It's surprising to find yourself, or something you've written, as a source for part of a famous dead poet’s biography. Especially a famous dead poet with an exotic, volcanic life. I’m speaking of Arthur Rimbaud (1854-1891). I wrote an essay for a magazine about Rimbaud's time late in his short life as a coffee trader in Ethiopia, about how he got there, unlikely as that was. I was thinking about writing something else about Rimbaud recently, so I promptly went to everyone’s convenient source of choice, Wikipedia. Lo and behold, there it is, citation number 72, a reference to the article I'd written twenty-one years ago and nearly forgotten.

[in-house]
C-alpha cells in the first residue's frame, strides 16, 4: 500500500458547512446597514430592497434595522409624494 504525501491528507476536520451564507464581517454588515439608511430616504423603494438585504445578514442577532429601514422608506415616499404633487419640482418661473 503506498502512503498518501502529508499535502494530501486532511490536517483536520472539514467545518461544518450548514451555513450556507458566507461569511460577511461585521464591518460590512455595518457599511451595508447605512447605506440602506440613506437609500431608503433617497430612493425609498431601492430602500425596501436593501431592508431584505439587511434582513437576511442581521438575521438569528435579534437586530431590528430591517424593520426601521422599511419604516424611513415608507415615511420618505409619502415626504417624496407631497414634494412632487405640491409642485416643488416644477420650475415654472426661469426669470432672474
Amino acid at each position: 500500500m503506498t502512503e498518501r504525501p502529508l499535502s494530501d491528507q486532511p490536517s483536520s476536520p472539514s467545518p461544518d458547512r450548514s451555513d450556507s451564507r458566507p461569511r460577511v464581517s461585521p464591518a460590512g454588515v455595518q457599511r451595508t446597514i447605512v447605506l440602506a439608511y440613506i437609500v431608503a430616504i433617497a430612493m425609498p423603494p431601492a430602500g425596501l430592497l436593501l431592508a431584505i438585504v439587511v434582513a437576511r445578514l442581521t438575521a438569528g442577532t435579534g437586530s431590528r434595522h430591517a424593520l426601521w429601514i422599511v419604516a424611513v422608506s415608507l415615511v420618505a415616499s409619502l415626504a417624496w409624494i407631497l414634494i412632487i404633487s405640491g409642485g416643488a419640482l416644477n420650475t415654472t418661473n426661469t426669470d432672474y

Wow! What a fascinating story - I had no idea!
Richard, Thanks for introducing me to Rimbaud, whose name I’d heard only in passing. What a fascinating character. He comes to life in your few paragraphs. He sounds as if he’d be an interesting companion with whom to share a cup of coffee-Ethiopian, of course. I bet another story is how you came to develop a fascination for this fiery person. Thanks for your essays. Gratefully, Ken Chumbley
In high school, I read "Axel and Rimbaud." Trying to remember why and what it was. And who wrote it. Maybe Edmund Wilson or Mary McCarthy.
Well rendered, Richard. I've always thought Bob Dylan is the reincarnation of Rimbaud. Some of their lines are inscrutable. Dylan wrote about a “gray-flannel dwarf.” And what are “four-legged forest clouds”? And “They shaved her head/She was torn between Jupiter and Apollo.” Whereas Rimbaud's poetry was fueled by absinthe, Dylan dabbled in his own provocative elixirs. I wonder if it was worth the price they paid. For Rimbaud, a short life with a touch of insanity; for Dylan, a Nobel he didn't want.